No. 9. Report of Captain Joseph K. Stearns, First New York Cavalry.
CAMP KEARNY, VA., March 15, 1862.
SIR: I hasten to lay before you a report of the movements of the squadron (Companies A and H) of the First New York (Lincoln) Cavalry while attached to your brigade during your advance to Centerville and Manassas. Leaving our camp at 3 p.m. Thursday, the 6th instant, I joined your column of the Little River turnpike, furnishing the advance guard, commanded by myself, and the rear guard in charge of Lieutenant Thomson. On the march that day and evening my command was constantly employed in scouting, bearing orders, &c. At 4 o'clock a.m. of Friday I reached Burke's Station, and was assigned my camping ground. Shortly after daylight my entire squadron was drafted away in squads of from five to twenty men each to act as vedettes and scouts in the vicinity of Burke's Station, and to operate with the various infantry regiments of your brigade, being subject to the orders of their several colonels.
On Saturday Captain Jones, with 15 men, accompanied yourself on an extended visit to all the pickets and sentries of your command. This detachment, accompanied by yourself, also made an extended reconnaissance along the line of railroad towards Fairfax Station. The remainder of my command, in charge of myself, Lieutenants Hidden, Alexander, and Thomson, was detached in small parties reconnoitering and acting with the different regiments of your brigade. On Sunday morning the usual number of pickets and orderlies was furnished by me and duly posted. At 10 o'clock Lieutenant Alexander with 20 men was dispatched on scouting service towards the Occoquan. His report is forwarded herewith. At the same time Captain Jones, myself, Lieutenants Hidden and Thomson reported with 20 men to yourself. Lieutenants Hidden and Thomson were dispatched to the different picket stations to obtain more mounted men, and shortly after reported to you at Fairfax Station with an additional force of 30 men.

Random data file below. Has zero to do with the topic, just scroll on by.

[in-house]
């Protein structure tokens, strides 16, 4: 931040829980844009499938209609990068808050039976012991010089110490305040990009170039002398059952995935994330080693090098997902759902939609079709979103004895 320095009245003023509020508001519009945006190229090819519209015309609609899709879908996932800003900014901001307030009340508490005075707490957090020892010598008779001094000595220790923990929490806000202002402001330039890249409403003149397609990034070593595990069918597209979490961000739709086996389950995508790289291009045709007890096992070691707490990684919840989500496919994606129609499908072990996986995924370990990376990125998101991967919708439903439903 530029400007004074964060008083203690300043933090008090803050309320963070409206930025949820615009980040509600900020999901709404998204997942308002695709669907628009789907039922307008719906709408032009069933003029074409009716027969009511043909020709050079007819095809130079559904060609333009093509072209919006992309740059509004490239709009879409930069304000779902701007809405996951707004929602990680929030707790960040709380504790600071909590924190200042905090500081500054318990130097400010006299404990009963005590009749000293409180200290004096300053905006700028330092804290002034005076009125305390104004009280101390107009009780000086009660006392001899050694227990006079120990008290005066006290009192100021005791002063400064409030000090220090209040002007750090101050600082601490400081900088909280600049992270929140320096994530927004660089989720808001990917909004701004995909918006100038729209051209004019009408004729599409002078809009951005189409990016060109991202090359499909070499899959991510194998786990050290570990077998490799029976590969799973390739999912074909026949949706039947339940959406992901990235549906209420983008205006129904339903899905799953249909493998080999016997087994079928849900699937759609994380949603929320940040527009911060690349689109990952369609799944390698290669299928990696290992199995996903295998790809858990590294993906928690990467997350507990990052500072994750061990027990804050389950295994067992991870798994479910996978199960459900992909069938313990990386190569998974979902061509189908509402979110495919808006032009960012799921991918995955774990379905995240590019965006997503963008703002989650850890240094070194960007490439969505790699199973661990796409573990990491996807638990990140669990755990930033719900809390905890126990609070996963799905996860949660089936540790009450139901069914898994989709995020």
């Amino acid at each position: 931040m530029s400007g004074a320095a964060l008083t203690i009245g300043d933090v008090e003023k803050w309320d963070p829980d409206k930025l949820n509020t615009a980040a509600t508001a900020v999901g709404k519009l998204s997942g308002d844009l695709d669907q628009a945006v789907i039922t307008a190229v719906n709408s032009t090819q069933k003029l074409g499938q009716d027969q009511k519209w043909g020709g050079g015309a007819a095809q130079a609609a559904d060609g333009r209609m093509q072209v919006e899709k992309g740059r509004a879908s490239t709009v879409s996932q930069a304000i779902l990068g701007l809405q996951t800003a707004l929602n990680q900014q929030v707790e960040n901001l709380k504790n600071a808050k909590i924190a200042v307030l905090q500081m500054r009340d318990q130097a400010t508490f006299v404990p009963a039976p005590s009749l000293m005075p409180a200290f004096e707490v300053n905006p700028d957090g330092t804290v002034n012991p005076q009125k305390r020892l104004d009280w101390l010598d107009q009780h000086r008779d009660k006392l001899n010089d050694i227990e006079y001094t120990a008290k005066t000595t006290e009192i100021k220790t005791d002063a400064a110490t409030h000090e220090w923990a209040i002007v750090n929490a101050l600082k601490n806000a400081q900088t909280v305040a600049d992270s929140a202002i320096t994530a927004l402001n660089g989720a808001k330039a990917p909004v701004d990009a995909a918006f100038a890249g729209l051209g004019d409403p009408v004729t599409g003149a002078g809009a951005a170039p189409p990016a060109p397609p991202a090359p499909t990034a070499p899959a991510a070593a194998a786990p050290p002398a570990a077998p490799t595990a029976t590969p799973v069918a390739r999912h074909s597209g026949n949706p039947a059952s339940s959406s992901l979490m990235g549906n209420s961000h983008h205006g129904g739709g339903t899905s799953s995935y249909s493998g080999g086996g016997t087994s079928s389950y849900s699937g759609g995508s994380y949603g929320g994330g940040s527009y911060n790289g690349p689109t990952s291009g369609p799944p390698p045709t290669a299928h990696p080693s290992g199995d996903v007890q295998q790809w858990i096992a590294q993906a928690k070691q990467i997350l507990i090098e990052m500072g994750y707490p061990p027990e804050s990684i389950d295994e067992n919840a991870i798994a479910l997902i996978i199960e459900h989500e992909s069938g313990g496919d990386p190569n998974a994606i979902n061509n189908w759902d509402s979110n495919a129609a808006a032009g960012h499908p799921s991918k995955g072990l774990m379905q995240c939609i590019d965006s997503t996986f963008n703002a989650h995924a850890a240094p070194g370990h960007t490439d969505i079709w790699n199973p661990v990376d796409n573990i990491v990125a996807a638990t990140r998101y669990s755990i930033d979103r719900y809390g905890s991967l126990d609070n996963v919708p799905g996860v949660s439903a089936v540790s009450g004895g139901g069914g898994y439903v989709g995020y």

At this point Lieutenant Alexander also reported from his scouting expedition, thus increasing my command to 70 men. While awaiting the arrival of the infantry my young officers were dispatched with men in every direction to look for the enemy, who was known to be near us. When the infantry came up, myself, Captain Jones, and Lieutenant Thomson were sent with 25 men to scour the woods around Payne's Church as far as the old Braddock road. Lieutenants Hidden and Alexander accompanied you to Sangster's Station, as detailed in Lieutenant Alexander's report. From Payne's Church I dispatched Lieutenant Thomson to you with a report of my movements. I subsequently received orders from you to advance to Fairfax Court-House, in company with a detachment of infantry, and soon arrived at that place, approaching it cautiously, to find that it had been evacuated by the enemy but a short time before. Shortly afterward I returned to Fairfax Station, arriving there at dark, and received orders to occupy Payne's Church for the night. I was here joined by Lieutenants Alexander and Thomson and their detachments. I here learned of the glorious death of Lieutenant Hidden, of my company. He was a splendid officer and a courteous gentleman, whose loss is deeply regretted by all who knew him, but by none more than myself.
On Monday morning I was forced to return to Burke's Station with